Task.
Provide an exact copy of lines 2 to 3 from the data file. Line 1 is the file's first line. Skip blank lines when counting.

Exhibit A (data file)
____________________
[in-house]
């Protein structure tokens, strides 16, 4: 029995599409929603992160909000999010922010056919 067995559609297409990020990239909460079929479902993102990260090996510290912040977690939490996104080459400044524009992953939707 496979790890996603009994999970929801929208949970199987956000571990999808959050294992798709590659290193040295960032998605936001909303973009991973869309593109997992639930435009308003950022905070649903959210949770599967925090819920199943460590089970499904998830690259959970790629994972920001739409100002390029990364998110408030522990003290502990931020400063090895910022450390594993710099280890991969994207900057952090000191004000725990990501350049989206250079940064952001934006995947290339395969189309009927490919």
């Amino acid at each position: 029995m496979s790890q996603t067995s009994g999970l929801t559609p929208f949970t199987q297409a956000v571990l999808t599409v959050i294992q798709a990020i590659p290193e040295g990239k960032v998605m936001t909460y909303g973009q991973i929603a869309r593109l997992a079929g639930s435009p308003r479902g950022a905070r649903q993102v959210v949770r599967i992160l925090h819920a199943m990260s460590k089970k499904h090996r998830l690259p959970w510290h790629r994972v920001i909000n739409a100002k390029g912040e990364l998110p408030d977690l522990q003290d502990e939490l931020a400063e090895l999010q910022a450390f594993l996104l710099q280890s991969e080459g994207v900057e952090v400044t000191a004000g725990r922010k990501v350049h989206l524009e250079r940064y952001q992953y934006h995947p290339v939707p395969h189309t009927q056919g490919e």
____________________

């Protein structure tokens, strides 16, 4: 029995599409929603992160909000999010922010056919 067995559609297409990020990239909460079929479902993102990260090996510290912040977690939490996104080459400044524009992953939707 496979790890996603009994999970929801929208949970199987956000571990999808959050294992798709590659290193040295960032998605936001909303973009991973869309593109997992639930435009308003950022905070649903959210949770599967925090819920199943460590089970499904998830690259959970790629994972920001739409100002390029990364998110408030522990003290502990931020400063090895910022450390594993710099280890991969994207900057952090000191004000725990990501350049989206250079940064952001934006995947290339395969189309009927490919």
């Amino acid at each position: 029995m496979s790890q996603t067995s009994g999970l929801t559609p929208f949970t199987q297409a956000v571990l999808t599409v959050i294992q798709a990020i590659p290193e040295g990239k960032v998605m936001t909460y909303g973009q991973i929603a869309r593109l997992a079929g639930s435009p308003r479902g950022a905070r649903q993102v959210v949770r599967i992160l925090h819920a199943m990260s460590k089970k499904h090996r998830l690259p959970w510290h790629r994972v920001i909000n739409a100002k390029g912040e990364l998110p408030d977690l522990q003290d502990e939490l931020a400063e090895l999010q910022a450390f594993l996104l710099q280890s991969e080459g994207v900057e952090v400044t000191a004000g725990r922010k990501v350049h989206l524009e250079r940064y952001q992953y934006h995947p290339v939707p395969h189309t009927q056919g490919e």